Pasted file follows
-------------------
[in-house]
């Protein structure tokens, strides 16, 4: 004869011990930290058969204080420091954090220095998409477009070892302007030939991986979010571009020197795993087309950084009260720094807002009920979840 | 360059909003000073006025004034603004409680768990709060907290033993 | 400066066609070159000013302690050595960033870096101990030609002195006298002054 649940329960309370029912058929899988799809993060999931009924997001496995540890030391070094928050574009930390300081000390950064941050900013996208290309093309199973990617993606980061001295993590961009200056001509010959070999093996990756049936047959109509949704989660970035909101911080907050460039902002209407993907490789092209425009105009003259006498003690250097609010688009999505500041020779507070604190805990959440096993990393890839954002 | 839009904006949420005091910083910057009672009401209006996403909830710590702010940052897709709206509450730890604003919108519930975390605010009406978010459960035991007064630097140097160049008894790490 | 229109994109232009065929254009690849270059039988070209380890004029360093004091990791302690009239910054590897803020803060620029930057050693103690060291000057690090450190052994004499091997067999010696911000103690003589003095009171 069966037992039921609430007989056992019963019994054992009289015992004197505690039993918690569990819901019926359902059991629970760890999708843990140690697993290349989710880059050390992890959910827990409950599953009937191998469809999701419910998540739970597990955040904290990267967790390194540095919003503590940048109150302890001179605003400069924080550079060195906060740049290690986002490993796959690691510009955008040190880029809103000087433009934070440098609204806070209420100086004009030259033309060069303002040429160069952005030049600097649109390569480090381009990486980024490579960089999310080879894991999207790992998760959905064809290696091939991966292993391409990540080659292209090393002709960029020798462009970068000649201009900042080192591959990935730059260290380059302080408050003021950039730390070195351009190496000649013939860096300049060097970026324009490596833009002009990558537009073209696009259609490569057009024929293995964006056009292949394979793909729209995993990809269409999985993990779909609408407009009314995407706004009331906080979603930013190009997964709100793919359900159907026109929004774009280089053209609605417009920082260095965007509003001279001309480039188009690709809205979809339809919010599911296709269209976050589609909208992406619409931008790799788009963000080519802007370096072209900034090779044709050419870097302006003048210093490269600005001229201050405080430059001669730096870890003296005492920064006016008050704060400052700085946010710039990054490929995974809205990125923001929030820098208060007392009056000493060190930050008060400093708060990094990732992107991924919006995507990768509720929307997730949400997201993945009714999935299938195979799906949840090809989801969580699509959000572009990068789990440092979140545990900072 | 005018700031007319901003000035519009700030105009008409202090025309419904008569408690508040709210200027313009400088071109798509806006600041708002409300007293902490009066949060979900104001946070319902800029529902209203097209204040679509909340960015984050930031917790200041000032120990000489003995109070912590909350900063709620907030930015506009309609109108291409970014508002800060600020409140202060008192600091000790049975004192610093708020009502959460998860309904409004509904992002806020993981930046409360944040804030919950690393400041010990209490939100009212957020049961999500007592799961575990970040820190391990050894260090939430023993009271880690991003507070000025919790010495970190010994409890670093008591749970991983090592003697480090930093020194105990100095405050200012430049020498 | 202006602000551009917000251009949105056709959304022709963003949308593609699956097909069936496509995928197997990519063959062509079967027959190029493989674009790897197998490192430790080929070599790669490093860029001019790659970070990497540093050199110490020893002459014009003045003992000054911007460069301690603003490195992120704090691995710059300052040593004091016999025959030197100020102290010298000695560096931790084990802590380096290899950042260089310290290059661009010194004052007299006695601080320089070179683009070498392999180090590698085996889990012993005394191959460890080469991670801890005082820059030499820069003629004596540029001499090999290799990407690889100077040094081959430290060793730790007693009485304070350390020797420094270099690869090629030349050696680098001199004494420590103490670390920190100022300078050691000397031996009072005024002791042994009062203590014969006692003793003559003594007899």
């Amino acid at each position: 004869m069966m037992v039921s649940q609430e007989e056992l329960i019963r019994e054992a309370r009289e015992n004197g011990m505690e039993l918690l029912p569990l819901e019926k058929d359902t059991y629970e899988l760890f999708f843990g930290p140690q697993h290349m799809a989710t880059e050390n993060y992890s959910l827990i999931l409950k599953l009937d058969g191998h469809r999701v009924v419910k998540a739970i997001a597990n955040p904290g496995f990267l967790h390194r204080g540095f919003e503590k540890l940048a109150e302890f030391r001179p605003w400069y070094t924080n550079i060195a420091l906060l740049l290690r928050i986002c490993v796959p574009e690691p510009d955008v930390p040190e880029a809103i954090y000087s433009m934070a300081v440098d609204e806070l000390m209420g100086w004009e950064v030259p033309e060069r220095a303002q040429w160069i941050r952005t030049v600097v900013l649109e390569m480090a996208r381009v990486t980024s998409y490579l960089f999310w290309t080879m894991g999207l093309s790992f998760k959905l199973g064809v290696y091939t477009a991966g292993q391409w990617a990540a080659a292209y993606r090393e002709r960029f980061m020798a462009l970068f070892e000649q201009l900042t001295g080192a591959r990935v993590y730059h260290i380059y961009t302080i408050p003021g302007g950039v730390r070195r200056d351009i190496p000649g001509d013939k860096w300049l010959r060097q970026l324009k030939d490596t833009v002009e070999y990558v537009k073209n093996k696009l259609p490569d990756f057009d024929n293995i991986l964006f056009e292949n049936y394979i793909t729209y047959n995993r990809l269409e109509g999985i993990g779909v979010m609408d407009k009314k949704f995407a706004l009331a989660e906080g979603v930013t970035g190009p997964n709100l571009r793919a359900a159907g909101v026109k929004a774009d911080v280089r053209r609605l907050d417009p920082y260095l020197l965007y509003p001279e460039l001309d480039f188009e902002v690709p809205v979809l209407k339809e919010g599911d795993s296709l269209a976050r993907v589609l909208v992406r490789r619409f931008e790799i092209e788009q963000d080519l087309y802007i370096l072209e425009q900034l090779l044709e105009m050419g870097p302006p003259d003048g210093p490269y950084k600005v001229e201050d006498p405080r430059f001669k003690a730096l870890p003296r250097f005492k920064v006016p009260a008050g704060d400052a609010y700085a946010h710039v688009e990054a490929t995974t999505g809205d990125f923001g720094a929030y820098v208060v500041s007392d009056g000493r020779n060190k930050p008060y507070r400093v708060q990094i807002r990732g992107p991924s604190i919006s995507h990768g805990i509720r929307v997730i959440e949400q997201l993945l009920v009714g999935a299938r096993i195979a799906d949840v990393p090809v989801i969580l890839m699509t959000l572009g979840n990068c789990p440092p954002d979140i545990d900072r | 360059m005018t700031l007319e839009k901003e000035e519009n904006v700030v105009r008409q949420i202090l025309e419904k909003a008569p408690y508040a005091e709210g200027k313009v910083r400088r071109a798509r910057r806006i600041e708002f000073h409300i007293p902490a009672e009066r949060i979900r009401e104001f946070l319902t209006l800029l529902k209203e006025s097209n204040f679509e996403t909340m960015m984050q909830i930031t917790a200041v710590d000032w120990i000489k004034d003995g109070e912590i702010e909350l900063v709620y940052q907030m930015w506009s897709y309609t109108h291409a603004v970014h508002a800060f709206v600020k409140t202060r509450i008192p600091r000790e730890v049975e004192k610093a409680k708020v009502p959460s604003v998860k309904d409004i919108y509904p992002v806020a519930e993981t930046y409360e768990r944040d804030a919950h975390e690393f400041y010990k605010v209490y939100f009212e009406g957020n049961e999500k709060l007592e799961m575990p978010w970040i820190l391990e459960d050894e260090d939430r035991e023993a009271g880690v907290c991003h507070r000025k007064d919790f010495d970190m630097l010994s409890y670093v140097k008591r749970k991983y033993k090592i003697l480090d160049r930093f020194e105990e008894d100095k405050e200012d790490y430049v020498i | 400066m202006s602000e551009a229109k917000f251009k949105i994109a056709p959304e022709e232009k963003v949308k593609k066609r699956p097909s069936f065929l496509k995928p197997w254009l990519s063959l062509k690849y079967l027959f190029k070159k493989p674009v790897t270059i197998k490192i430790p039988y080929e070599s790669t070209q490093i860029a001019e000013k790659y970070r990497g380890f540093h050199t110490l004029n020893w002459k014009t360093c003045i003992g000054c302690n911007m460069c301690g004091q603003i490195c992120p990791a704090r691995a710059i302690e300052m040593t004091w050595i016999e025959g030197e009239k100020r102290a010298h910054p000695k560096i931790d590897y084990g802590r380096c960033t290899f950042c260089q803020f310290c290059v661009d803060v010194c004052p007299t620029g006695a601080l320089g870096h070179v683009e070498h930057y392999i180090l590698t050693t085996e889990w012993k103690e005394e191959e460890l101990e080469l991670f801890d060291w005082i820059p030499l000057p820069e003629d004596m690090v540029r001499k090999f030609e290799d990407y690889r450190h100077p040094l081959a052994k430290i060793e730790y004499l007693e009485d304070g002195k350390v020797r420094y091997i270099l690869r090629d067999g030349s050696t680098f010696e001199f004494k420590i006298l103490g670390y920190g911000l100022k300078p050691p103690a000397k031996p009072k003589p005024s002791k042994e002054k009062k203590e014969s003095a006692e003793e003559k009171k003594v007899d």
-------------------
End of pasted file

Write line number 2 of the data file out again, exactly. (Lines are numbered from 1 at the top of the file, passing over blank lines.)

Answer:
């Protein structure tokens, strides 16, 4: 004869011990930290058969204080420091954090220095998409477009070892302007030939991986979010571009020197795993087309950084009260720094807002009920979840 | 360059909003000073006025004034603004409680768990709060907290033993 | 400066066609070159000013302690050595960033870096101990030609002195006298002054 649940329960309370029912058929899988799809993060999931009924997001496995540890030391070094928050574009930390300081000390950064941050900013996208290309093309199973990617993606980061001295993590961009200056001509010959070999093996990756049936047959109509949704989660970035909101911080907050460039902002209407993907490789092209425009105009003259006498003690250097609010688009999505500041020779507070604190805990959440096993990393890839954002 | 839009904006949420005091910083910057009672009401209006996403909830710590702010940052897709709206509450730890604003919108519930975390605010009406978010459960035991007064630097140097160049008894790490 | 229109994109232009065929254009690849270059039988070209380890004029360093004091990791302690009239910054590897803020803060620029930057050693103690060291000057690090450190052994004499091997067999010696911000103690003589003095009171 069966037992039921609430007989056992019963019994054992009289015992004197505690039993918690569990819901019926359902059991629970760890999708843990140690697993290349989710880059050390992890959910827990409950599953009937191998469809999701419910998540739970597990955040904290990267967790390194540095919003503590940048109150302890001179605003400069924080550079060195906060740049290690986002490993796959690691510009955008040190880029809103000087433009934070440098609204806070209420100086004009030259033309060069303002040429160069952005030049600097649109390569480090381009990486980024490579960089999310080879894991999207790992998760959905064809290696091939991966292993391409990540080659292209090393002709960029020798462009970068000649201009900042080192591959990935730059260290380059302080408050003021950039730390070195351009190496000649013939860096300049060097970026324009490596833009002009990558537009073209696009259609490569057009024929293995964006056009292949394979793909729209995993990809269409999985993990779909609408407009009314995407706004009331906080979603930013190009997964709100793919359900159907026109929004774009280089053209609605417009920082260095965007509003001279001309480039188009690709809205979809339809919010599911296709269209976050589609909208992406619409931008790799788009963000080519802007370096072209900034090779044709050419870097302006003048210093490269600005001229201050405080430059001669730096870890003296005492920064006016008050704060400052700085946010710039990054490929995974809205990125923001929030820098208060007392009056000493060190930050008060400093708060990094990732992107991924919006995507990768509720929307997730949400997201993945009714999935299938195979799906949840090809989801969580699509959000572009990068789990440092979140545990900072 | 005018700031007319901003000035519009700030105009008409202090025309419904008569408690508040709210200027313009400088071109798509806006600041708002409300007293902490009066949060979900104001946070319902800029529902209203097209204040679509909340960015984050930031917790200041000032120990000489003995109070912590909350900063709620907030930015506009309609109108291409970014508002800060600020409140202060008192600091000790049975004192610093708020009502959460998860309904409004509904992002806020993981930046409360944040804030919950690393400041010990209490939100009212957020049961999500007592799961575990970040820190391990050894260090939430023993009271880690991003507070000025919790010495970190010994409890670093008591749970991983090592003697480090930093020194105990100095405050200012430049020498 | 202006602000551009917000251009949105056709959304022709963003949308593609699956097909069936496509995928197997990519063959062509079967027959190029493989674009790897197998490192430790080929070599790669490093860029001019790659970070990497540093050199110490020893002459014009003045003992000054911007460069301690603003490195992120704090691995710059300052040593004091016999025959030197100020102290010298000695560096931790084990802590380096290899950042260089310290290059661009010194004052007299006695601080320089070179683009070498392999180090590698085996889990012993005394191959460890080469991670801890005082820059030499820069003629004596540029001499090999290799990407690889100077040094081959430290060793730790007693009485304070350390020797420094270099690869090629030349050696680098001199004494420590103490670390920190100022300078050691000397031996009072005024002791042994009062203590014969006692003793003559003594007899």